Angles Way 4: Thelnetham to Diss
28 January 2012
Today I picked up where I left off last weekend on the Angles Way. With Lucy in
Iceland and therefore unavailable to help with lifts, I tried a new approach,
driving to the end, then cycling to the beginning, and after the walk driving
back to the start to pick up the bike. On this occasion, National Cycle Route
number 30 takes quiet roads from Diss through Thelnetham on its way to Thetford,
and was ideal for my purposes. Of course, I arrived at the start of the walk
with slightly tired legs, but that was only noticeable for a couple of minutes.
One potential problem is actually finding somewhere safe and not too conspicuous
to leave the bike for several hours (not always obvious in the countryside where
a hedge isn't ideal to lock the bike to, and a ditch even worse) but Google Street View is a good help with that and I identified
in advance some railings that would do nicely.
The walk gets off immediately to an interesting and attractive start - this is
Thelnetham Fen, an SSSI, managed by the Suffolk Wildlife Trust on behalf of the
Trustees of Thelnetham Foeffe
I cross to Hinderclay Fen where a slightly higher part of the fen is woodland
and then opens out.
Imaginative carving has produced this bench
When I checked the weather forecast for today, it was predicted that there would
be early mist and low cloud, clearing to sunshine, so when I cycled to the start
with the cloud breaking to produce a lot of sunshine, it was all going according
to schedule. However, the mist and cloud started to reassert themselves.
Leaving the fens for the moment, pig farming makes its presence felt at Fir Tree
A short section of road walking (the road that I've already cycled along) and I
enter Redgrave Fen, source of the River Waveney (which flows eastwards and which
I'll be following broadly for most of the rest of the Angles Way, until it
meets the River Yare), having passed subtly from the catchment area of the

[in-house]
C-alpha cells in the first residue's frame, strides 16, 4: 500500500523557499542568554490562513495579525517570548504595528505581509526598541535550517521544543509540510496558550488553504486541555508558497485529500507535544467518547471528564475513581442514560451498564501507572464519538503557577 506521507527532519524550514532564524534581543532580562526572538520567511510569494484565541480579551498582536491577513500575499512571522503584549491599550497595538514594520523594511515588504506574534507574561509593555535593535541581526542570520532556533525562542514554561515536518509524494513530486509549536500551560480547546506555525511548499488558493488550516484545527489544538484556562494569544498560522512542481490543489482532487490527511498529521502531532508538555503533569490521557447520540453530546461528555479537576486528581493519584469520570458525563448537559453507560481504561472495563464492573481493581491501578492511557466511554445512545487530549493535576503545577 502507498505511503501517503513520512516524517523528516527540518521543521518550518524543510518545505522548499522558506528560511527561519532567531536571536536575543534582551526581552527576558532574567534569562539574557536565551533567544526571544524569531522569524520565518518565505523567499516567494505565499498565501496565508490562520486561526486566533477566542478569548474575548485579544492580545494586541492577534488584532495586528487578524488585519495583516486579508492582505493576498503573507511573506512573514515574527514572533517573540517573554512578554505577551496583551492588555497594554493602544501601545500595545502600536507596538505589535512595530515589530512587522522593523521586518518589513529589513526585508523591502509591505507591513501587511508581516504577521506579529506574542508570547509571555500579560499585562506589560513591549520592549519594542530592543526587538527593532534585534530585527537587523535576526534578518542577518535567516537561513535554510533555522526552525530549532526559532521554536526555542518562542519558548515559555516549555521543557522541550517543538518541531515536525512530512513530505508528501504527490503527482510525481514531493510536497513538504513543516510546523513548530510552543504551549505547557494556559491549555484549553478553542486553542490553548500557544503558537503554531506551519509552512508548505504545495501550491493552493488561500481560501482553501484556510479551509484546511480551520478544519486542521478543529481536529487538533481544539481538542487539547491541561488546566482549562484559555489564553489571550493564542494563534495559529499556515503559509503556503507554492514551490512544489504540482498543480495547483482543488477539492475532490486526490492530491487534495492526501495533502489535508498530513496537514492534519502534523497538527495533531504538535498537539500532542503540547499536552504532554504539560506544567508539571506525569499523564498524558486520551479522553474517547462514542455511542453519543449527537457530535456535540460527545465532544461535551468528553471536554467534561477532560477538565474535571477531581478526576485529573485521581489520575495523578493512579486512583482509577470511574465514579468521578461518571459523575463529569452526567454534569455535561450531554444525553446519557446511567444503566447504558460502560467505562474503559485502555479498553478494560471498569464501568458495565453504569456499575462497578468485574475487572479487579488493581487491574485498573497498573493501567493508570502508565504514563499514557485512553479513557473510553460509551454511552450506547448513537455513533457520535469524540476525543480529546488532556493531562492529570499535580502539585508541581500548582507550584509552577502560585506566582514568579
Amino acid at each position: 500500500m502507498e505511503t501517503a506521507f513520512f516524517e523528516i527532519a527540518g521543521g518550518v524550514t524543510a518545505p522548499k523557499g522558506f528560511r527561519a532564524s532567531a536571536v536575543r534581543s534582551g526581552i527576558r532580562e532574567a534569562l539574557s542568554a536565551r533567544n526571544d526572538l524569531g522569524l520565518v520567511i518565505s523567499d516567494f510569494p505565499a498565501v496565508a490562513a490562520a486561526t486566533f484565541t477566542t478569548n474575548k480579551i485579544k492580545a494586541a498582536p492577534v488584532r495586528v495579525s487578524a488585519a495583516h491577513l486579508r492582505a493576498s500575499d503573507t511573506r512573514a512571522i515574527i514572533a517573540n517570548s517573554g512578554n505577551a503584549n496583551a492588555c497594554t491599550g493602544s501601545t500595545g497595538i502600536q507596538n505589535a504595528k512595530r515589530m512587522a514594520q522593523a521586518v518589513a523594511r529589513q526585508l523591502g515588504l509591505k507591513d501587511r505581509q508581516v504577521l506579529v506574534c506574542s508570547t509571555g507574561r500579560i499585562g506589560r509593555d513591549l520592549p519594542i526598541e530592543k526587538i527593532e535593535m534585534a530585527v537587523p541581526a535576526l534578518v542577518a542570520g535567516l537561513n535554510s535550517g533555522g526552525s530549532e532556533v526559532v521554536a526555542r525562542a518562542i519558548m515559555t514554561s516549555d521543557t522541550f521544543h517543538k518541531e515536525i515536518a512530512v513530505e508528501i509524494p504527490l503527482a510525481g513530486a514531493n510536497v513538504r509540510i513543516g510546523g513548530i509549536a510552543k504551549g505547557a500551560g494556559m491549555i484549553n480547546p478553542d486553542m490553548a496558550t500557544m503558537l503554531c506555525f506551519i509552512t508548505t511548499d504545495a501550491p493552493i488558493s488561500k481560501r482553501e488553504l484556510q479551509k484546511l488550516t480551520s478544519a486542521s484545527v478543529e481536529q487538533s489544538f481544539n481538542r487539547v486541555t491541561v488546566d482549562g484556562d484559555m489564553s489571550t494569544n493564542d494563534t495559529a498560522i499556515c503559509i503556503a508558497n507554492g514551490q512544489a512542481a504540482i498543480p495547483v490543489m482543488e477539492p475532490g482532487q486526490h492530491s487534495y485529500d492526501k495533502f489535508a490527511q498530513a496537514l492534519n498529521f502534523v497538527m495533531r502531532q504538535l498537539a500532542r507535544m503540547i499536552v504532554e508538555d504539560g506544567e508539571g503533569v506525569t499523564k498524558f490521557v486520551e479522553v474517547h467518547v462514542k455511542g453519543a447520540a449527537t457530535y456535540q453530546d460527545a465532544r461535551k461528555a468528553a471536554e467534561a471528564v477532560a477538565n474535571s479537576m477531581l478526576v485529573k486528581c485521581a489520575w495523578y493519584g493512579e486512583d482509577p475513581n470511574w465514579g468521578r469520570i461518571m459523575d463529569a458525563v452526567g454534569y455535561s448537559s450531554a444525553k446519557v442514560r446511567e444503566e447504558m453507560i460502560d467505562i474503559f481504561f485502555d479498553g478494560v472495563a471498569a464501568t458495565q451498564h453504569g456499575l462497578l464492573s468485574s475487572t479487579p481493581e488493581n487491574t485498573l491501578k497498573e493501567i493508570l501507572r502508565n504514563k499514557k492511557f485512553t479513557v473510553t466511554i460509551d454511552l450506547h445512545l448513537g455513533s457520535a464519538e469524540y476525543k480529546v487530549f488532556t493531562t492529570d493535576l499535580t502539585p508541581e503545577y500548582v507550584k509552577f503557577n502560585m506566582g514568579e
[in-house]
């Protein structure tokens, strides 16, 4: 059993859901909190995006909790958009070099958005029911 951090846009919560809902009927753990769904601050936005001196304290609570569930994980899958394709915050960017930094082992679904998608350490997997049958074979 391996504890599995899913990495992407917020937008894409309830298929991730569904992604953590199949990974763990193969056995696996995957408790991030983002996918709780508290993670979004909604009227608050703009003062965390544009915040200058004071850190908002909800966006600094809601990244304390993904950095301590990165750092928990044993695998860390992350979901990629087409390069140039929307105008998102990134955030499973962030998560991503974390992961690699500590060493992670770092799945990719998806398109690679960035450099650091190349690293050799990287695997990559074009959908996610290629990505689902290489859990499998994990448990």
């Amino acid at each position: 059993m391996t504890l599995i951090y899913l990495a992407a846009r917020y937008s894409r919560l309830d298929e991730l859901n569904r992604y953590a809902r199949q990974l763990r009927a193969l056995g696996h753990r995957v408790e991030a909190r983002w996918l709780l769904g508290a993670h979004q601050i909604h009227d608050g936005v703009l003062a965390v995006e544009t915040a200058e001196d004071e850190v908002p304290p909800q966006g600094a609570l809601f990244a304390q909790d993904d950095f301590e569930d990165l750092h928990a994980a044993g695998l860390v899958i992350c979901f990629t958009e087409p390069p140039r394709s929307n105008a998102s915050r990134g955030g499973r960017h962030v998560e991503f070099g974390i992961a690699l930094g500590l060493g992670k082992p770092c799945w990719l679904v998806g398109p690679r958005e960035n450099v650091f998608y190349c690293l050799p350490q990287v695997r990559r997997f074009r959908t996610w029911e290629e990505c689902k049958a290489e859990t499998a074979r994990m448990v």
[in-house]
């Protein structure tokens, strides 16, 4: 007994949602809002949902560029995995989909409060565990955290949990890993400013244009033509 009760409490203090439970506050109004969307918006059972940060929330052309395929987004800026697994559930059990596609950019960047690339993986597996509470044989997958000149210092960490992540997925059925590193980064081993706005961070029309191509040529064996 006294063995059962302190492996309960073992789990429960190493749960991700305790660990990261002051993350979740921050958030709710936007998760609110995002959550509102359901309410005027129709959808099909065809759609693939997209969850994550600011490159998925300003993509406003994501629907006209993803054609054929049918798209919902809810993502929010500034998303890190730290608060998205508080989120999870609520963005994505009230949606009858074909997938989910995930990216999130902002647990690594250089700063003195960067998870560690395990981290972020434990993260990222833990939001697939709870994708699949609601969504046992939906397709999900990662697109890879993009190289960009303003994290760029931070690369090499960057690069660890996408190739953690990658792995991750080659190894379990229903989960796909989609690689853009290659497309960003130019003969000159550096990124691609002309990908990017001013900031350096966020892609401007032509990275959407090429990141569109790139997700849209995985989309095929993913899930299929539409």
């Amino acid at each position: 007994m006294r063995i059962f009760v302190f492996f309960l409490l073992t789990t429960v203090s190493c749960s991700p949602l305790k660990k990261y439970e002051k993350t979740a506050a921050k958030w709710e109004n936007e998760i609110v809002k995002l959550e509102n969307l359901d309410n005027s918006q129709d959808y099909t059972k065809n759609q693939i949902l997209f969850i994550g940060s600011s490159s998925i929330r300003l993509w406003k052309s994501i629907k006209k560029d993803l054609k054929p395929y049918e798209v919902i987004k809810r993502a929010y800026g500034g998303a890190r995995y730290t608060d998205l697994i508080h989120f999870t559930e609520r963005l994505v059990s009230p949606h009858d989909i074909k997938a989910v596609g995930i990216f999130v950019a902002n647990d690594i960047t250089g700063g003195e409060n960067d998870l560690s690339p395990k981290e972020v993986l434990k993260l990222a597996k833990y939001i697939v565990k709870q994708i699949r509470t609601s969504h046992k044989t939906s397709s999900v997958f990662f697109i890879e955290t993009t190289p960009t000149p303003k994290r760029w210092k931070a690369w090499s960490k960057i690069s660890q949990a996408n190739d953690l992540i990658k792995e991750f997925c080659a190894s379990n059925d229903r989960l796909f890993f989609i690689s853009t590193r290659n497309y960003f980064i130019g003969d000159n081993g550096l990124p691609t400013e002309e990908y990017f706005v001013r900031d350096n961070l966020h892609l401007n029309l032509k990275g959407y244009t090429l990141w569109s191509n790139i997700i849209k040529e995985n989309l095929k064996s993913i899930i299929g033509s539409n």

Little Ouse (which flows west) to the Waveney.
Later, on the way back in the car to pick up the bike, I took the B1113. Where
the road passes from Norfolk into Suffolk, on the right (west) of the car is the
source of the Little Ouse and on the left (east) of the car is the source of the
Waveney. It feels like only the causeway of the road above the fens is keeping
the two rivers apart.
Looking across Redgrave and Lopham Fen National Nature Reserve
The path takes this delightful route on a very slightly elevated causeway
between very damp fen on either side
Horses grazing was a pleasant if unexpected find
A lonely tree on the fen
A bench had been placed giving a great view out over the fen, and I stopped for
a few minutes. Just right of centre is a deer.
Crossing the River Waveney, about a mile from its source. The water level is
raised by a sluice over which the bridge on which I'm standing runs, in order to
maintain water levels on the fen.
Walking downstream along the river. This really was a delightful section, and
the sun has burnt off most of the mist again.
Leaving the Waveney.
A short bit of road-walking led to a crossing of farmland - this is the view
back to the river valley
Wortham church has this unusual round tower, open to the elements. The tower,
from the 12th or 11th century, said to be the largest Norman round tower in
England, originally possibly a watchtower for St. Edmund' s Bury. Since 1789 it
has been open and ruinous.
Cattle at Hall Farm by the church.
Wortham Ling is common land, now Open Access land, though the official route of
the Angles Way uses the roads across the common.
Leaving Wortham Ling, I cross the Waveney again, not looking any bigger yet.
Leaving Doit Lane, a large open field with no livestock has a permanent sign at
its entrance instructing that dogs must be kept on leads because there are
livestock in the field.
After skirting the edge of Roydon Fen, I enter the town of Diss, centred around
The Mere. The town was recorded as "Disce" or "Dice" in the Domesday Book, from
the Anglo-Saxon for pool of standing water, so the mere has been here a long
time. During my walk this morning, I'd been listening to the radio with England
collapsing to a dismal defeat against Pakistan in Dubai; a cricket match was
played on the frozen Mere in 1827. A sign by the Mere instructs people not to
feed bread to the ducks, but rather to use duck pellets, partly for the benefit
of the ducks but partly to reduce slightly the problem of toxic blue-green algae
in the Mere.
Saturday lunchtime on Mere Street, where the only places obviously doing a good
trade were several sources of chips with significant queues. A walk along Church
Street and Frenze Road brought me back to the car after a very enjoyable walk.
Just the bike to collect safely from Thelnetham and then home.
Of course, an additional downside is that the methodology of using the
bike to get to the start provides no means of taking any of the dogs on the
walk, which is a shame, but after getting home and having lunch I took them all
for a good run in King's Forest where they had a great time meeting lots of
people and other dogs.
Total walk was 15.7 km in 3 hours 43 mins (including 15.4 km along the Angles